Crossing Roper Bar

“This is music that sounds as if it’s growing and evolving out of the earth. Though much of this music is arranged… it sounds truly spontaneous, free and improvised.    Crossing Roper Bar Volume 1, The NYC Jazz Record

On the eve of their second CD launch we do a quick interview with Daniel Wilfred. The Wägilak people speak English as a second language, so we were lucky to catch Daniel on the run between gigs.

JK: What significance does this project have for you?

DW: Chance to share my culture with the audience and with the Art Orchestra too. Singing is important for us to pass on the songs. I enjoy playing with the Art Orchestra, singing the songs

JK: What are the similarities and differences between your traditional music and jazz?

DW:  My music uses clapping sticks and didgeridoos

JK: What inspires you about the project?

DW: I am inspired by wild blackfellas, the wind blowing, the importance of using the wind for smoking, singing is the way we start our ceremonies – that’s why it is important

JK: Any ideas for the future?

DW: Changing around what I sing, sometimes dreamtime songs come up when I sing. All my life I’ve been working with the Art Orchestra, playing with Paul and the Art Orchestra – this is my main outside project

“…one of the most original concerts in the 2012 London Jazz Festival programme.  The musical union is inspired. ”  Jazzwise Magazine, UK 

Crossing Roper Bar Volume 2 – The Ghost Dances will be launched with a rare performance featuring indigenous musicians David and Daniel Wilfred from Arnhem Land, distinguished Australian pianist and composer Paul Grabowsky and the acclaimed Australian Art Orchestra.

Crossing Roper Bar is a visionary exploration of jazz and the music traditions of Australia’s first people.  Through a series of regular exchanges that began nine years ago in 2005, Crossing Roper Bar brings together two diverse cultures in a very contemporary and yet spiritual musical fusion.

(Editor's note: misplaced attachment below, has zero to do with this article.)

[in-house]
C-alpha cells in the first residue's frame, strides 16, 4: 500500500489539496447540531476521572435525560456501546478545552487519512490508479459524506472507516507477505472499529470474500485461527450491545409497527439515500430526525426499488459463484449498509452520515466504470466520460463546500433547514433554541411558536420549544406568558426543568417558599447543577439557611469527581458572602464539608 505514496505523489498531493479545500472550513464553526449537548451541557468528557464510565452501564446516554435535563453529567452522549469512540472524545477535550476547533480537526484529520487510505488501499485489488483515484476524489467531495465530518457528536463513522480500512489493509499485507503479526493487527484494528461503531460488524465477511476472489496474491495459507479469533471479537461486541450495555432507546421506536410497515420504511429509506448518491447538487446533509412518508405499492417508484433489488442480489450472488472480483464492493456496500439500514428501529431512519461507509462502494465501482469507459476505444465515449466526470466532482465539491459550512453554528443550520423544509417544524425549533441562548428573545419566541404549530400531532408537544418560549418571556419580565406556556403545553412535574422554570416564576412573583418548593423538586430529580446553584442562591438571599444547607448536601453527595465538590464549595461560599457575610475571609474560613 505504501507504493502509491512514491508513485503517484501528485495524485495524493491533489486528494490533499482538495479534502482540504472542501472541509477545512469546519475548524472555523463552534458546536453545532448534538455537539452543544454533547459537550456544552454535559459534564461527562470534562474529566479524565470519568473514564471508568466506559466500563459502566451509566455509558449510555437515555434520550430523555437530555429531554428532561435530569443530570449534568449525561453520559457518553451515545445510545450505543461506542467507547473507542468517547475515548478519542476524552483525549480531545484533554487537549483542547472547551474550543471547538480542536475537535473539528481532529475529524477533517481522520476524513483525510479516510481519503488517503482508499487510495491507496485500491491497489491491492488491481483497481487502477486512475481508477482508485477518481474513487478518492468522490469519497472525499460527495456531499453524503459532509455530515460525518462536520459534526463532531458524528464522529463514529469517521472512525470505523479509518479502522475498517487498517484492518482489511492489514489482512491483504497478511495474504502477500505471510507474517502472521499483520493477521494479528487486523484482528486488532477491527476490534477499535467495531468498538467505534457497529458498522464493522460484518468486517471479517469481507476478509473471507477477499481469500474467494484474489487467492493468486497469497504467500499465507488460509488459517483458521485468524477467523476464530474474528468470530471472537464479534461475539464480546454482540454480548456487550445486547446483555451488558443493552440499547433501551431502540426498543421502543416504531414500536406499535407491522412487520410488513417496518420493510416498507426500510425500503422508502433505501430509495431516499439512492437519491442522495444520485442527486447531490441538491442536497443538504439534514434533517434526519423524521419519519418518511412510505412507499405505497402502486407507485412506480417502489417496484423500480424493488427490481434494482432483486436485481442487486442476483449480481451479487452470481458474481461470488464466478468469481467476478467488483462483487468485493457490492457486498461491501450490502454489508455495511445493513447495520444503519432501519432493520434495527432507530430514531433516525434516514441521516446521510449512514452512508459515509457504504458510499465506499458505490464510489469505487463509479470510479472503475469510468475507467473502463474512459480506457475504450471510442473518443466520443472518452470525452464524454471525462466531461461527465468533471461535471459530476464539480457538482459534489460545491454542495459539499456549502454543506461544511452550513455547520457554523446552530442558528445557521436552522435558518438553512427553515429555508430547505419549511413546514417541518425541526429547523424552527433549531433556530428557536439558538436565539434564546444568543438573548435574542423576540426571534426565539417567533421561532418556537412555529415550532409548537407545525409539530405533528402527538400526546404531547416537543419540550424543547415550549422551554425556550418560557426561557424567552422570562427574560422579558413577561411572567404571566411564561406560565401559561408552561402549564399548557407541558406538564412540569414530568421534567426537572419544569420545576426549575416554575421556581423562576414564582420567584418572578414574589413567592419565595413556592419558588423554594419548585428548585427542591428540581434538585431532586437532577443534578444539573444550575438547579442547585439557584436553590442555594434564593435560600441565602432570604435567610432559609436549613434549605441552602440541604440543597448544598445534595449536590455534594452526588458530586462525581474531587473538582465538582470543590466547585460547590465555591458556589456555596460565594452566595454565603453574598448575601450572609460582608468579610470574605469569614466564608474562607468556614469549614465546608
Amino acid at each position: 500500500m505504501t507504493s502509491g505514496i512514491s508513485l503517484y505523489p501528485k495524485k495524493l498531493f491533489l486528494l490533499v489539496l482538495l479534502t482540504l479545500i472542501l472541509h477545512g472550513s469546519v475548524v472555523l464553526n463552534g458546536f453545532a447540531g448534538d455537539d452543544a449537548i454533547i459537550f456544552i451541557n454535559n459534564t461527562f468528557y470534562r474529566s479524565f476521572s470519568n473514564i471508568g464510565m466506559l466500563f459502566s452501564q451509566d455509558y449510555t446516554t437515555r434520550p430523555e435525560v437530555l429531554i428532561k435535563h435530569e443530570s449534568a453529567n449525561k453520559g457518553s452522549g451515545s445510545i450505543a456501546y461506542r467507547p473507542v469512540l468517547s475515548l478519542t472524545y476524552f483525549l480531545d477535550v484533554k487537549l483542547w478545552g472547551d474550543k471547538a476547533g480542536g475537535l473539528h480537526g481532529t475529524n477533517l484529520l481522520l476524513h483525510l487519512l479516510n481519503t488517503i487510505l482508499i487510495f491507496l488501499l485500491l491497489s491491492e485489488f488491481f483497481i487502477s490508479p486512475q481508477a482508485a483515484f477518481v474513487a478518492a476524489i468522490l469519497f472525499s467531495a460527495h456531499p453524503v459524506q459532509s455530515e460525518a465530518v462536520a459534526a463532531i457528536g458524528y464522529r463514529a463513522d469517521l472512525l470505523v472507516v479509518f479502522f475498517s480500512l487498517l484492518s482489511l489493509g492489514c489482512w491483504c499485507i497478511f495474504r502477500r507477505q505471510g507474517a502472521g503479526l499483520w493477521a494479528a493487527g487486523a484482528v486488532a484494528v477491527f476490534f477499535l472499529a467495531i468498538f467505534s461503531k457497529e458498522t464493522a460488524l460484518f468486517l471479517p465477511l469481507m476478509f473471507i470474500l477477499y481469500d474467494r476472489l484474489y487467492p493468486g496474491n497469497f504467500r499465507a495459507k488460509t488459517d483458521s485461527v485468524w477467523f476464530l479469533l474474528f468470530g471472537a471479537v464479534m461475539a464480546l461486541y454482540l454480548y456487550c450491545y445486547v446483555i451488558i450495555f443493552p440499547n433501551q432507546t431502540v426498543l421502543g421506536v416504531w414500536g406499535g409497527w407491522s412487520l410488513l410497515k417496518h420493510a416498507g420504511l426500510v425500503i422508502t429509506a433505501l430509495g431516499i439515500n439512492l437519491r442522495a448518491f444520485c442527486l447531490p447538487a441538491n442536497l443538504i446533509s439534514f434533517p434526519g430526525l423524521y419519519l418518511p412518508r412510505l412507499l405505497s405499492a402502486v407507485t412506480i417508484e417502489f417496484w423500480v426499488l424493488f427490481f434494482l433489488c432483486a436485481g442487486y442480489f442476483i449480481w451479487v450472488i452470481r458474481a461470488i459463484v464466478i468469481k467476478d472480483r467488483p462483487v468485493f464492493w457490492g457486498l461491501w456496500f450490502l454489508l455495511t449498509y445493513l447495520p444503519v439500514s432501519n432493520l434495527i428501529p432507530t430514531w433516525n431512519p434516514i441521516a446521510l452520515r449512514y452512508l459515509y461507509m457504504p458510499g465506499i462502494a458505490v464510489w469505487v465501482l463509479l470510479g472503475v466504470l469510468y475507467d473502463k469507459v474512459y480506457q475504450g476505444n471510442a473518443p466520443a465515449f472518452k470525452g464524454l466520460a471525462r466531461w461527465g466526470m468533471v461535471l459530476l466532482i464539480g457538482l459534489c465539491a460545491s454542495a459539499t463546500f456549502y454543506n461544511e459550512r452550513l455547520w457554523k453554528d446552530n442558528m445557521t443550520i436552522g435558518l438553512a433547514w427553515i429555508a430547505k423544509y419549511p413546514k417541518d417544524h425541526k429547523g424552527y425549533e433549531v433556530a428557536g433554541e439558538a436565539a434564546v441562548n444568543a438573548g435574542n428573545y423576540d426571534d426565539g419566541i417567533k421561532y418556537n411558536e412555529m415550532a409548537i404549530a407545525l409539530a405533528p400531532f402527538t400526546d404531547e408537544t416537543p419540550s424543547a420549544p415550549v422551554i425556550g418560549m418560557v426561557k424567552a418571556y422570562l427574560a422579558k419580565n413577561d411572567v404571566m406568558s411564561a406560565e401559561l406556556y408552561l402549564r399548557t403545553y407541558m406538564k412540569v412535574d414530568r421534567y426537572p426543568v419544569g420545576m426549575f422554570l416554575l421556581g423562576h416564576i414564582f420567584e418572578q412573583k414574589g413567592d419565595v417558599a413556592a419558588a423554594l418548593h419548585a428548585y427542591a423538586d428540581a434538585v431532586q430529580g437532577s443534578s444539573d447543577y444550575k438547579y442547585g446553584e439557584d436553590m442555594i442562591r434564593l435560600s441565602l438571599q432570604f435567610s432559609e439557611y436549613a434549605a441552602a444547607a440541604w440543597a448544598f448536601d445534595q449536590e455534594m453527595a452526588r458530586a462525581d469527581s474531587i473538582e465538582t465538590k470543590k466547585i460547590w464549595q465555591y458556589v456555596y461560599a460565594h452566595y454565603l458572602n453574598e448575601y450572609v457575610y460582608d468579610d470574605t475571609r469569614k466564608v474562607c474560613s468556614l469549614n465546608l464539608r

The launch event marks only the second time that the collaborators have performed in Melbourne – the first in 2007 – and follows critically acclaimed appearances at the London Jazz Festival, the Musee du Quai Branly in Paris and Cambridge University.
Based on the Yolngu song cycle Wild Blackfella, the launch performance will give Melburnians a chance to experience the power of this music in the intimate surrounds of Bennetts Lane.
This performance will feature indigenous musicians of the Young Wägilak Group and traditional ceremony men from Ngukurr on the Roper River – Daniel Wilfred (Wägilak Songman and dancer) andDavid Wilfred (Wägilak Songman and didgeridoo), Paul Grabowsky (Musical Director and piano),Tony Hicks (Saxophones), Stephen Magnusson (Guitar), Niko Schauble (Drums) and Philip Rex(Double Bass).
Audiences interested in gaining a deeper insight into the Crossing Roper Bar experience can attend a one-off workshop with Daniel and David Wilfred where they will learn about the storytelling, ceremony and musical traditions of Arnhem Land, take part in bunggul (dance) workshops, and enjoy live performance of beautiful songs and virtuoso yidaki (didjeridu) playing.